Stakeholder engagement is such a rich and diverse topic that reminders of its importance - and events demonstrating the tremendous power that stakeholders often wield - can be found almost everywhere.
Over the last few months, one of the most significant reminders came not from the public sector or the commercial industries, but from the non-profit sector. To be specific, it was provided by a small liberal arts college in rural Virginia.
Sweet Briar College became the centre of a bitter controversy in March, when its board of trustees revealed a surprise decision to close the institution after 114 years due to "insurmountable financial challenges". The announcement prompted anger among students and alumni, who were stunned by the abruptness of the decision and claimed the board had acted without transparency.
This initial outcry quickly became an organised response, with an activist group starting a campaign to raise millions of dollars to save Sweet Briar. After a tumultuous few months, it was recently confirmed that the college will remain open for at least another year, with new leadership set to be appointed.
The events at Sweet Briar were particularly interesting because they brought two facts of modern stakeholder engagement into the spotlight: the sheer depth of feeling that can be stirred up when stakeholders believe they've been excluded (board members were repeatedly slammed for being opaque in their decision-making), and the speed at which a response can be mobilised in the age of social media (the hashtag #SaveSweetBriar was used to drive the campaign from the outset).
Of course, it is rare that an organisation commits a stakeholder engagement failure on the scale of Sweet Briar College. But there are many organisations, across all sectors, which have a substantial opportunity to make their engagement more effective through the use of digital channels.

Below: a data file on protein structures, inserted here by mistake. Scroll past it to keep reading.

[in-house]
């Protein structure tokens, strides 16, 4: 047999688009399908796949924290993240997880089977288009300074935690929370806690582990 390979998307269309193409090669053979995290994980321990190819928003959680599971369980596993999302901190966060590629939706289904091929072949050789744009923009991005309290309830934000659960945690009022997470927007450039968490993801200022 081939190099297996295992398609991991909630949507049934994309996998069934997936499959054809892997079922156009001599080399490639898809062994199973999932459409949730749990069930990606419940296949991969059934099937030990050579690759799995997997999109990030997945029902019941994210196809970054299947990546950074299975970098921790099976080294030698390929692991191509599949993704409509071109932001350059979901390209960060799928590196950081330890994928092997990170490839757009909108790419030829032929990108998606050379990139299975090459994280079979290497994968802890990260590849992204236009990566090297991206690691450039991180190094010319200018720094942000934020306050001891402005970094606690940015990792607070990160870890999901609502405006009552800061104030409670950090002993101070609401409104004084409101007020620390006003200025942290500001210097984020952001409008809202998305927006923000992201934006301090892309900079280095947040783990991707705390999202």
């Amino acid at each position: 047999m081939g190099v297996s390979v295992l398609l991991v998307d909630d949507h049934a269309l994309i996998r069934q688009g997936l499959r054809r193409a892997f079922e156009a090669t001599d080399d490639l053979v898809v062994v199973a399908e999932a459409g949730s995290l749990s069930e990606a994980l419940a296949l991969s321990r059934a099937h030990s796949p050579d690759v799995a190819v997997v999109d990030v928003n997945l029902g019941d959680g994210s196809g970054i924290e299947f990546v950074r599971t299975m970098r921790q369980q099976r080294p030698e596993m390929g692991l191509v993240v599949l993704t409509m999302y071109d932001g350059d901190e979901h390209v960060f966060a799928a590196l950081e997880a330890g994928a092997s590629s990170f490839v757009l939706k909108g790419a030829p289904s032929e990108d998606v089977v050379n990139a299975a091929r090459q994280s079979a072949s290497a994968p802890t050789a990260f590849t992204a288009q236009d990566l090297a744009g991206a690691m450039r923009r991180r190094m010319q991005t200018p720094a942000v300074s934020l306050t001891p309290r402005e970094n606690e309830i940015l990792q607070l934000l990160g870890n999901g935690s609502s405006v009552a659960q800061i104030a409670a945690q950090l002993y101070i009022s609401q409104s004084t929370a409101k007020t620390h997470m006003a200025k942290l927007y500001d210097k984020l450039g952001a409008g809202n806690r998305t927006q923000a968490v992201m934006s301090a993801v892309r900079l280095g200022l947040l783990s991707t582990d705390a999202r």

An online collaboration tool like Kahootz contains all the functionality needed to communicate and engage with an active community of diverse stakeholder groups. These functions include secure workspaces where people can gather information or share ideas, secure file sharing with a full document audit trail, blog posts for making announcements and sharing new information, and consultation features such as online questionnaires and polls.
Using cloud collaboration to support a stakeholder engagement strategy in this way can provide many benefits for an organisation. Here are three of the most important:
1. More opportunities for stakeholder engagement
Using relatively inexpensive online platform like a cloud collaboration tool enables you to inform, consult, collaborate and engage with people simply by setting up dedicated online workspaces and communities.
It costs little and it means you can bring stakeholders together on a more frequent basis to contribute to projects and keep them informed of initiatives at an early stage - something that may otherwise be prohibitively costly.
2. Increased transparency and accountability
Using an online collaboration platform to engage stakeholders means there is a full audit trail of all activity. You can easily publish documents and responses for any audience of stakeholders.
An audit trail also makes responding to Freedom of Information requests cheaper and simpler because every item of information regarding a project is kept within one workspace. This function, combined with widened participation form stakeholders, increases transparency and accountability.
3. Stakeholders' expectations are met
In today hyper-connected world of social media, a failure to engage with stakeholders in a meaningful way through digital challenges is increasingly regarded as simply not good enough. Sending blanket emails or simply providing an email address or a feedback form is not enough.
No matter what kind of organisation you run, it’s your responsibility to make it easy for stakeholders to have their say about the issues they care about. Providing an online platform for engagement speaks volumes about your organisation and its values - it sends out a clear signal that you recognise the importance of stakeholder involvement.